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Thursday, November 2, 2023 at 12:00pm to 1:15pm
Uris Hall, G08
Nonproliferation and Disarmament Today, A Nuclear Reckoning
Building on renewed awareness of nuclear dangers arising from Christopher Nolan's epic film, the presentation assesses the status of the international nonproliferation regime and the increased risk of the use of nuclear weapons arising from Russia's war of aggression in Ukraine. The nonproliferation regime has been relatively successful in preventing the cascade of nuclear weapons development that some feared early in the atomic age, although significant proliferation dangers remain. Russian threats of nuclear weapons use and the risk of catastrophe at the Zaporizhzhia atomic station recently prompted the Bulletin of Atomic Scientists to move the hands of its iconic clock closer to midnight than at any time since Oppenheimer and his colleagues created these weapons 78 years ago. The talk explores strategies for containing proliferation dangers and renewing the impetus for nuclear arms reduction and disarmament.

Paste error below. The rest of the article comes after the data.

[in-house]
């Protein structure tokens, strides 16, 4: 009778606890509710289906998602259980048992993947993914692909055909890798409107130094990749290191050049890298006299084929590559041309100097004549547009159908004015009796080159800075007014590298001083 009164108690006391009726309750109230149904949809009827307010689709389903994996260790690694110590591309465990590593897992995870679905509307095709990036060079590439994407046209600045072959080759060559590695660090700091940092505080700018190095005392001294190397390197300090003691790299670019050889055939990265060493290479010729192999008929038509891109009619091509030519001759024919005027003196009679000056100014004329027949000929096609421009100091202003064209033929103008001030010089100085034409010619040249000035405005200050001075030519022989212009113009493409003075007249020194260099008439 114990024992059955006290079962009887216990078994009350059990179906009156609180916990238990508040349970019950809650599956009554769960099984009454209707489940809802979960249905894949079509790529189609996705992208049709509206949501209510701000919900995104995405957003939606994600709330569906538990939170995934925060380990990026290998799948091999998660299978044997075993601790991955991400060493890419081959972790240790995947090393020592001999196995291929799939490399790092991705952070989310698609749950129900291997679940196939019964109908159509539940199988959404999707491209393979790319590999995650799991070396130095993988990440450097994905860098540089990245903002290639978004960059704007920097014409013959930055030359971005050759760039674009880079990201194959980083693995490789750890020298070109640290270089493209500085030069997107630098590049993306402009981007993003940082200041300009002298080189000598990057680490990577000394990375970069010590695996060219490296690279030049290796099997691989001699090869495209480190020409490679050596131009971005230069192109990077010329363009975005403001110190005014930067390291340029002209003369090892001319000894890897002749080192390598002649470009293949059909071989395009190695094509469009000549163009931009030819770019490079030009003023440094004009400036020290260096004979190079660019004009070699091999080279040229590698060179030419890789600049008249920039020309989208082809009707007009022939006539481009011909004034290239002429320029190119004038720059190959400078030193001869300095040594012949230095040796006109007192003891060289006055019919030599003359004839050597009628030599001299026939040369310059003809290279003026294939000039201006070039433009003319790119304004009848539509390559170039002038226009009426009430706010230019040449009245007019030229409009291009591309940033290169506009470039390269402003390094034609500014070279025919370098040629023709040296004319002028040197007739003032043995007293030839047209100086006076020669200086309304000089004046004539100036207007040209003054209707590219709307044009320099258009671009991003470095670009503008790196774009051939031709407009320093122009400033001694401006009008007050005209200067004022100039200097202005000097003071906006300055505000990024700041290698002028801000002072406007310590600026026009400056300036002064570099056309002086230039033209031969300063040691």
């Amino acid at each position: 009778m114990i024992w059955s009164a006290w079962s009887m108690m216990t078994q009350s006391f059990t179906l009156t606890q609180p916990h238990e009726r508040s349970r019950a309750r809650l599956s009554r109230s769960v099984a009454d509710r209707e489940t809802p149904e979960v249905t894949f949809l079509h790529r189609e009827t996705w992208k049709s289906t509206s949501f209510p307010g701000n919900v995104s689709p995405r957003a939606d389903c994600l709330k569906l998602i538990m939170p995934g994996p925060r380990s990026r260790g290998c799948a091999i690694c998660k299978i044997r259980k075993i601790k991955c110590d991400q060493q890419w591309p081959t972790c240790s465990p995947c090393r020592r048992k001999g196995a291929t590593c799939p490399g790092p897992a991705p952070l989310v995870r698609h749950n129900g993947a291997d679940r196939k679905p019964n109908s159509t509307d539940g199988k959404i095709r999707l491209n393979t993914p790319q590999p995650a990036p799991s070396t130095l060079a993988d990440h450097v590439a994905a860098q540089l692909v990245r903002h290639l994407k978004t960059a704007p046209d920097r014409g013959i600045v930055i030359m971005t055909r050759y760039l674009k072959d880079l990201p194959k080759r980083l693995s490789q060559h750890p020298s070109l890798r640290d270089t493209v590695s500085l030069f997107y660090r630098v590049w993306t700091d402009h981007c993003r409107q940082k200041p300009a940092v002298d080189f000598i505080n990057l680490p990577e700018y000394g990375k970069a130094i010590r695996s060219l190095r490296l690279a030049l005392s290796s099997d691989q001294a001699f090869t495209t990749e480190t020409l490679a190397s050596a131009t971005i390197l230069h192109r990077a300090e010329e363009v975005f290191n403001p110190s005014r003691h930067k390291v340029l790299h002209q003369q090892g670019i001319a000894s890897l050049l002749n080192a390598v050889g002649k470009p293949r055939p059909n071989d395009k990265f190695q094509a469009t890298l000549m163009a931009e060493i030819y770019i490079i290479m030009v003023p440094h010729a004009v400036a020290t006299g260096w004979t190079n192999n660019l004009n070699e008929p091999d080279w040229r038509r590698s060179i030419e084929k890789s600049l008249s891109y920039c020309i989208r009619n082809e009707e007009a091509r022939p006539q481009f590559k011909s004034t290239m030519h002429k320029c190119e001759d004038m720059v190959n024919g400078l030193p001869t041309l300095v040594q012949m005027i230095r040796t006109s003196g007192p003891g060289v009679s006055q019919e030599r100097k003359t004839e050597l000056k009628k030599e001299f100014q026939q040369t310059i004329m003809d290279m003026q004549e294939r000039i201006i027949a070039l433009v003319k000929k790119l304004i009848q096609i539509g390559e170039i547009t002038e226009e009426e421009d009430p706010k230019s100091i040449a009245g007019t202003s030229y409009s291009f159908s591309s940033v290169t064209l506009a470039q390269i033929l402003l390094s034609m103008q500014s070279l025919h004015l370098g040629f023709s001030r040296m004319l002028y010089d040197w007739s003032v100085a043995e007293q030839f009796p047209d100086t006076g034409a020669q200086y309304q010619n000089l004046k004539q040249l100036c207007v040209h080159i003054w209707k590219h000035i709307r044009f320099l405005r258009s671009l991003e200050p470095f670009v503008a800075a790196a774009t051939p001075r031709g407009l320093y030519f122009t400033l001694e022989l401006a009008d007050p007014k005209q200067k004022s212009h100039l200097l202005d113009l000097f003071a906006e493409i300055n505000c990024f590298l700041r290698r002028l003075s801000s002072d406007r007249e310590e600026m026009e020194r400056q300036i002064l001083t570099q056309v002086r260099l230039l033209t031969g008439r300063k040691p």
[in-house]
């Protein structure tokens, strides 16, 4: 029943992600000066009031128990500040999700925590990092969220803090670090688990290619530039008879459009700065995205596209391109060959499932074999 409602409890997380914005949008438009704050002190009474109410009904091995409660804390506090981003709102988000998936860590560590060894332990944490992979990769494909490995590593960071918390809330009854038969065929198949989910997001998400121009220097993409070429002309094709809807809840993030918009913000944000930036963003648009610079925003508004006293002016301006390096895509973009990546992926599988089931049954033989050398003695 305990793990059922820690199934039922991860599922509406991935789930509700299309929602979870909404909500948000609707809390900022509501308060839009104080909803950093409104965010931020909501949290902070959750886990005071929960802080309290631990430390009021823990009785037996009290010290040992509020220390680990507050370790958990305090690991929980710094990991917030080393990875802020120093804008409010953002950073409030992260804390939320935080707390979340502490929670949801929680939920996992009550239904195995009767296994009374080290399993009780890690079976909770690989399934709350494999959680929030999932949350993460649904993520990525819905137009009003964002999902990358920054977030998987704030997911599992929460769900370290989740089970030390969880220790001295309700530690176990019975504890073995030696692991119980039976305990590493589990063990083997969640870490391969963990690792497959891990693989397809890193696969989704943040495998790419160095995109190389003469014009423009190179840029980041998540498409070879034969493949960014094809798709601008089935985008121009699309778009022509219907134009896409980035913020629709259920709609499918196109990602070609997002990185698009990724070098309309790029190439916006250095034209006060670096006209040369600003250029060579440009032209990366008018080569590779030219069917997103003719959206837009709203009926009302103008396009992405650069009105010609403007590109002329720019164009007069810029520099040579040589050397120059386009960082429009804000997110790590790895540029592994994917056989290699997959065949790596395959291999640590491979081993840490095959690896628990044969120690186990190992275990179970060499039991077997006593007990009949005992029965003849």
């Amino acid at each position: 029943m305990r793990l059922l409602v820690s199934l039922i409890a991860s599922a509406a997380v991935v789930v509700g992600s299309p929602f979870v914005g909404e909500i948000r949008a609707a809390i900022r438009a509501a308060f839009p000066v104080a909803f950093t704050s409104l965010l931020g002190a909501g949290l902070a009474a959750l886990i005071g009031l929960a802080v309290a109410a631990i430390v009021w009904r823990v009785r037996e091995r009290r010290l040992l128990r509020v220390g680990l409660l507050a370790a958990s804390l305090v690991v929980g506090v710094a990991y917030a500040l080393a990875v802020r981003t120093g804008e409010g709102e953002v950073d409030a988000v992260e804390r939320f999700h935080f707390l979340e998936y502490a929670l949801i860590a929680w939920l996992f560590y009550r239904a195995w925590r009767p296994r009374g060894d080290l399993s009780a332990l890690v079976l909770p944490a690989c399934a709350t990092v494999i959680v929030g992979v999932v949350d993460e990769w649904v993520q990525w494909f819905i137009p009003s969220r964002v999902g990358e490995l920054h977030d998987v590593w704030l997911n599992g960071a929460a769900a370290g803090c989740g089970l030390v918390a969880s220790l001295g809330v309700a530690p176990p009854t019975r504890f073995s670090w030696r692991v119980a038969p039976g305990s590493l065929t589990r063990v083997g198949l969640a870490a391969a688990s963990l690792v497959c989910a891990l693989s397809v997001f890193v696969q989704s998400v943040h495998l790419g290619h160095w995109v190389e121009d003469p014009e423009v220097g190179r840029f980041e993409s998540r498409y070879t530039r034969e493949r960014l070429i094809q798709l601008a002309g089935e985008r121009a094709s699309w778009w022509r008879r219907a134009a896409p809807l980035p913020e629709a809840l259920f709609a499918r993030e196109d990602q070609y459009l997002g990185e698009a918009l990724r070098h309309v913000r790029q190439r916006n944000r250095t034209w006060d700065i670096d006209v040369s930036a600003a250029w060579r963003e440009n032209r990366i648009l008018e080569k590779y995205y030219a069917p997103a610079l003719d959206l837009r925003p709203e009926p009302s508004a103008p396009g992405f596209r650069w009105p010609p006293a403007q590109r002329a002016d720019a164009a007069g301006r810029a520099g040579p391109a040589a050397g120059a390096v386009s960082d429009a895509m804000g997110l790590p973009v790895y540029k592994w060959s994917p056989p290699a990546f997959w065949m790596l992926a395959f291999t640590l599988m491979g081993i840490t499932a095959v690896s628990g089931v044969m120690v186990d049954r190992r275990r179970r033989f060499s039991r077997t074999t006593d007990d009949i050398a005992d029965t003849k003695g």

About the Speaker
David Cortright is professor emeritus of the practice at the Keough School of Global Affairs at the University of Notre Dame. Previously, Cortright was the director of policy studies at the Keough School’s Kroc Institute for International Peace Studies and director of the institute’s Peace Accords Matrix project, the largest existing collection of implementation data on intrastate peace agreements.
Cortright has written widely about nonviolent social change, nuclear disarmament, and the use of multilateral sanctions and incentives as tools of international peacemaking. He has provided research services to the foreign ministries of Canada, Denmark, Germany, Japan, the Netherlands, Sweden, and Switzerland, and has served as a consultant or advisor to agencies of the United Nations, the Carnegie Commission on Preventing Deadly Conflict, the International Peace Academy, and the John D. and Catherine T. MacArthur Foundation.